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The uterus is a pear-shaped organ consisting of three muscle layers:
- The endometrium (the inner lining that is shed during menses).
- The myometrium (middle muscle layer).
- The perimetrium (outer layer providing extra support to the whole structure).
A combination of factors initiates labor. Oxytocin and prostaglandins are the most important biochemical factors (hormones) stimulating uterine contractions. The contractions are coordinated in such a way that they begin at the fundus and progress towards the cervix, resulting in effacement and dilatation. The contractions progressively increase, in frequency and duration, until the fetus emerges from the birth canal.
Labor is the progressive dilatation of the uterine cervix in association with repetitive contractions. During labor, subjective changes, including regular uterine contractions that become stronger, longer, and at closer intervals occur, while objective changes, including the cervical changes i.e., descent of the presenting part. Consequentially, there is effacement and dilatation of the cervix and the delivery of the fetus and placenta.
Every woman experiences labor slightly differently, but there are general characteristics. When the uterus begins to contract, labor pains, or contractions, commence. There are two types of labor contractions: true and false.
True labor contractions occur at regular intervals, steadily increasing in intensity and discomfort. There is a gradual decrease in the intervals between the contractions. Usually, there is discomfort in the lower back/abdominal region, and a vaginal mucous or bloody discharge increases. The contractions ultimately lead to cervical dilatation. These contractions do not cease with rest, hydration or medications.
False labor contractions, also known as Braxton-Hicks contractions, occur at irregular intervals, and they do not gradually increase in either intensity or duration. There are long intervals between contractions. The pain is mainly described as a feeling of tightening in the lower abdominal region. There is no accompanying vaginal discharge and/or cervical dilatation. The discomfort can be relieved completely with rest and medications.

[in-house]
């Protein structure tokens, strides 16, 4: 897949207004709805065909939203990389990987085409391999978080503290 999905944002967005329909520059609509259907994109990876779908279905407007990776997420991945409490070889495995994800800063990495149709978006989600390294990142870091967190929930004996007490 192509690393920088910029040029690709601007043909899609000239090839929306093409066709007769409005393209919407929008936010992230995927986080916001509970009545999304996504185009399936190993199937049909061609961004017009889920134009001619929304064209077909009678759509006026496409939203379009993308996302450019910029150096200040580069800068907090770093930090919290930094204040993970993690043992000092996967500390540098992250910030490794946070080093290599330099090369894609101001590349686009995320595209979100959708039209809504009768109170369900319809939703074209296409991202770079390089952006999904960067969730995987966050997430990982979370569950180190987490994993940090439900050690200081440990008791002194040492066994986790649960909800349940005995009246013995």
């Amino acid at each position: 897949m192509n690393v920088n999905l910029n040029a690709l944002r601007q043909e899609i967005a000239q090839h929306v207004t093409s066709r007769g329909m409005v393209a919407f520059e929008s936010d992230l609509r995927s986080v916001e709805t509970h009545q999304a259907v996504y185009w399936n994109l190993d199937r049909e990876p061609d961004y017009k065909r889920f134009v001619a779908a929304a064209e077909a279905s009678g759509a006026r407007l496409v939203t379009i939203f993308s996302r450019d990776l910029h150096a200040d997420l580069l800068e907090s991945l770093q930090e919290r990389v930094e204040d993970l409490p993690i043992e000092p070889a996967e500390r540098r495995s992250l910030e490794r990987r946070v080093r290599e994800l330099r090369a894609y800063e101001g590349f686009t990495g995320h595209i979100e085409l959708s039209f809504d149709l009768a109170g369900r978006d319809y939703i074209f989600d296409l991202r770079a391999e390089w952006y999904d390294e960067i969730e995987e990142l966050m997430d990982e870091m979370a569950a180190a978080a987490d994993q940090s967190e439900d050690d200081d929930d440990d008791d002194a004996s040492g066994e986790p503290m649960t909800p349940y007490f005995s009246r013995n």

Pathophysiology of Labor Pain
Labor pain consists of visceral and somatic pain. Visceral pain is the first stage (mediated by T10 – L1), in which there is distension and stretching of the lower uterine segment. Somatic pain is the second stage (mediated by S2 – S4); the pelvic and perineal structures become distended and the lumbosacral plexus becomes compressed.
Clinical Signs and Symptoms
In general, contractions are felt in the lower middle abdomen. Occasionally, they manifest as unrelenting low back pain. They often feel like pre-menstrual cramps and are very common as labor begins.
- Painful contractions or tightening may be irregular in strength and frequency.
- “Water break” refers to the rupture of membranes, releasing amniotic fluid and a brownish or blood-tinged mucus discharge.
Nerve Supply of the Uterus
The motor nerve supply is from the sympathetic divisions T11, T12, and L1, while the parasympathetic supply is from S2, S3, and S4.
The sensory nerve supply for the uterine body is derived from the pelvic, superior hypogastric, and aortic-renal plexus of the D10, D11, D12 and L1 segments of the spinal cord. The cervix’s sensory nerve supply is through the pelvic plexus to the S2, S3 and S4 segments of the spinal cord.
For the upper vagina, the sensory supply is derived from S2, S3, and S4 while, for the lower vagina, it is through the pudendal nerve.
For the perineum, both motors, as well as sensory nerve supply, is derived from S2, S3, and S4 through the pudendal nerve.
There are three hormones that regulate labor contractions: oxytocin, progesterone, and adrenaline.
Methods to Manage Obstetric Pain
Managing obstetric pain is essential since it causes discernible stimulation of respiration and circulation in the mother, activating the sympathetic nervous system and causing mental disturbances, such as postpartum depression and post-traumatic stress disorder.
In early labor, pain is largely felt in the abdomen above the pubis, and the epidural anesthetic concentration is low. In late labor, the pain spreads to the perineum and becomes more severe – a higher concentration of local anesthetic may be necessary.
Epidural analgesia does not slow labor or increase the Cesarean section rate. Local anesthetics are not transferred to the fetus, but opiates are and can cause respiratory depression in the fetus.
There are pharmacologic and non-pharmacologic methods of managing obstetric pain.
- Mind-body interventions (psycho-prophylaxis).
- Bioelectromagnetic methods.
- Physical methods: massage, heating pads, warm bath.
- Alternative medications: Acupuncture, hypnosis.
- Systemic analgesia: IV, inhalation.
- Regional techniques.
- General anesthesia.
- Patient-controlled analgesia (PCA).
- Transcutaneous electrical nerve stimulation (TENS).
Psycho prophylaxis implies the parents’ antenatal psychological preparations, intended to minimize, if not eliminate, labor pains. Mother-crafting is a key feature of psycho-prophylaxis, where the mother is educated about the process of pregnancy and labor progression.
Also, the partner is co-educated, which provides emotional assistance to the mother. The mother is also taught relaxation exercises, and an encouraging environment is promoted throughout pregnancy.